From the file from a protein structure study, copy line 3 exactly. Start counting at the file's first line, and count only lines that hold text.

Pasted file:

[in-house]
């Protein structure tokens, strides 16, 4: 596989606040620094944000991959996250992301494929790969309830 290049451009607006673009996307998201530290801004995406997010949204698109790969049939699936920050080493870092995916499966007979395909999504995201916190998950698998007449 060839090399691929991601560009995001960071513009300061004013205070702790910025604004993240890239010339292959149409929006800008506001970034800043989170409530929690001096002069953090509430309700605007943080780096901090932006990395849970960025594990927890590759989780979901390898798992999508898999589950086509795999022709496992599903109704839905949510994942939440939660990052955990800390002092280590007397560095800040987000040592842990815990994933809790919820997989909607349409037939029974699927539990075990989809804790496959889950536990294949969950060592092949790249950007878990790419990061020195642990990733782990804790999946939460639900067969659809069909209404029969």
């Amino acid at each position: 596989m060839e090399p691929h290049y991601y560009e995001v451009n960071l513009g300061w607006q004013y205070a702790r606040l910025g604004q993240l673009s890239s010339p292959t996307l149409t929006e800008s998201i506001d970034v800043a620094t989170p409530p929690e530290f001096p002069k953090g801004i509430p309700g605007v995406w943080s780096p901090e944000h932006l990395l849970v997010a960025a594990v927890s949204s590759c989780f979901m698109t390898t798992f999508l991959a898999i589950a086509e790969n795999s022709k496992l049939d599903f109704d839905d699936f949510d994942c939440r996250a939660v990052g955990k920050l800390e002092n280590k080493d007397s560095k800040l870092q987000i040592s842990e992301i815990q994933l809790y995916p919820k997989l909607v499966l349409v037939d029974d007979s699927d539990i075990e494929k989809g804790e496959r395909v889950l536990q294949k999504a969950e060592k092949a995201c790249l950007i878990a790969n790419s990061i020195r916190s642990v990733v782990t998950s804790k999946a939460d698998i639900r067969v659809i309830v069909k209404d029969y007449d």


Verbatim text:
């Amino acid at each position: 596989m060839e090399p691929h290049y991601y560009e995001v451009n960071l513009g300061w607006q004013y205070a702790r606040l910025g604004q993240l673009s890239s010339p292959t996307l149409t929006e800008s998201i506001d970034v800043a620094t989170p409530p929690e530290f001096p002069k953090g801004i509430p309700g605007v995406w943080s780096p901090e944000h932006l990395l849970v997010a960025a594990v927890s949204s590759c989780f979901m698109t390898t798992f999508l991959a898999i589950a086509e790969n795999s022709k496992l049939d599903f109704d839905d699936f949510d994942c939440r996250a939660v990052g955990k920050l800390e002092n280590k080493d007397s560095k800040l870092q987000i040592s842990e992301i815990q994933l809790y995916p919820k997989l909607v499966l349409v037939d029974d007979s699927d539990i075990e494929k989809g804790e496959r395909v889950l536990q294949k999504a969950e060592k092949a995201c790249l950007i878990a790969n790419s990061i020195r916190s642990v990733v782990t998950s804790k999946a939460d698998i639900r067969v659809i309830v069909k209404d029969y007449d």